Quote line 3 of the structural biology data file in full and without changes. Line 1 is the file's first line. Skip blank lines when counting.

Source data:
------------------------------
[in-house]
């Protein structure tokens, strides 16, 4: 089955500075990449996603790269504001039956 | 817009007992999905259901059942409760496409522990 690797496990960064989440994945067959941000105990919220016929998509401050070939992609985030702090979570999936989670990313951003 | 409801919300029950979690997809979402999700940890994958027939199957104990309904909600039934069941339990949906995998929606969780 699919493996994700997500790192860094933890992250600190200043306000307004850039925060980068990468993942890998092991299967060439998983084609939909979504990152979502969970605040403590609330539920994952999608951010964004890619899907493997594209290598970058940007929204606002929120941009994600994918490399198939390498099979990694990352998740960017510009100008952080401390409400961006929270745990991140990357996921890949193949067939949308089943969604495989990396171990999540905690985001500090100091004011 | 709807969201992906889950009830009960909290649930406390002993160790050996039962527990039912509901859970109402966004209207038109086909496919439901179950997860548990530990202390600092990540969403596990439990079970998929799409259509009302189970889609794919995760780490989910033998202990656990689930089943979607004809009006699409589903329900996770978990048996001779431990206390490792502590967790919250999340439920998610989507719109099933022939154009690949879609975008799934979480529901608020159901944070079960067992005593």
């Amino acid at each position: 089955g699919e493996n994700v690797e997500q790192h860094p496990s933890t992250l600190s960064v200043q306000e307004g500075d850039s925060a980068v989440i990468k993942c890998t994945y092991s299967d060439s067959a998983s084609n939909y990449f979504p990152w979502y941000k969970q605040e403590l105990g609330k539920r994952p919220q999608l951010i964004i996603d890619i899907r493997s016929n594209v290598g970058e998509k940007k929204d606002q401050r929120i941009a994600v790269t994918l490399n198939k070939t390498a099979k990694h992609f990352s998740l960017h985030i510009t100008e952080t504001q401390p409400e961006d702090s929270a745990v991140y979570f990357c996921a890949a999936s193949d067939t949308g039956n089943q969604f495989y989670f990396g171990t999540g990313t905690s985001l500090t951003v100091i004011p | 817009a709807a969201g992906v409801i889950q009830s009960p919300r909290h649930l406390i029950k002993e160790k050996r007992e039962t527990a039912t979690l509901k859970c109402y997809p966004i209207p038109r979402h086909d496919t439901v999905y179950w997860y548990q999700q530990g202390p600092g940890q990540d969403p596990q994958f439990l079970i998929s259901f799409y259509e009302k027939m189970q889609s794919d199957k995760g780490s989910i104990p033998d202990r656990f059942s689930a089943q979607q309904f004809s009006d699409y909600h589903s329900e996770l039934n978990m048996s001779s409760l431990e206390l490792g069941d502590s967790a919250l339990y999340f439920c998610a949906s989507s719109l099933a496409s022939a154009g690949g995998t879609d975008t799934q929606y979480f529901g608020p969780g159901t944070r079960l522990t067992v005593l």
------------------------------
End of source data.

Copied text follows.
């Amino acid at each position: 089955g699919e493996n994700v690797e997500q790192h860094p496990s933890t992250l600190s960064v200043q306000e307004g500075d850039s925060a980068v989440i990468k993942c890998t994945y092991s299967d060439s067959a998983s084609n939909y990449f979504p990152w979502y941000k969970q605040e403590l105990g609330k539920r994952p919220q999608l951010i964004i996603d890619i899907r493997s016929n594209v290598g970058e998509k940007k929204d606002q401050r929120i941009a994600v790269t994918l490399n198939k070939t390498a099979k990694h992609f990352s998740l960017h985030i510009t100008e952080t504001q401390p409400e961006d702090s929270a745990v991140y979570f990357c996921a890949a999936s193949d067939t949308g039956n089943q969604f495989y989670f990396g171990t999540g990313t905690s985001l500090t951003v100091i004011p | 817009a709807a969201g992906v409801i889950q009830s009960p919300r909290h649930l406390i029950k002993e160790k050996r007992e039962t527990a039912t979690l509901k859970c109402y997809p966004i209207p038109r979402h086909d496919t439901v999905y179950w997860y548990q999700q530990g202390p600092g940890q990540d969403p596990q994958f439990l079970i998929s259901f799409y259509e009302k027939m189970q889609s794919d199957k995760g780490s989910i104990p033998d202990r656990f059942s689930a089943q979607q309904f004809s009006d699409y909600h589903s329900e996770l039934n978990m048996s001779s409760l431990e206390l490792g069941d502590s967790a919250l339990y999340f439920c998610a949906s989507s719109l099933a496409s022939a154009g690949g995998t879609d975008t799934q929606y979480f529901g608020p969780g159901t944070r079960l522990t067992v005593l």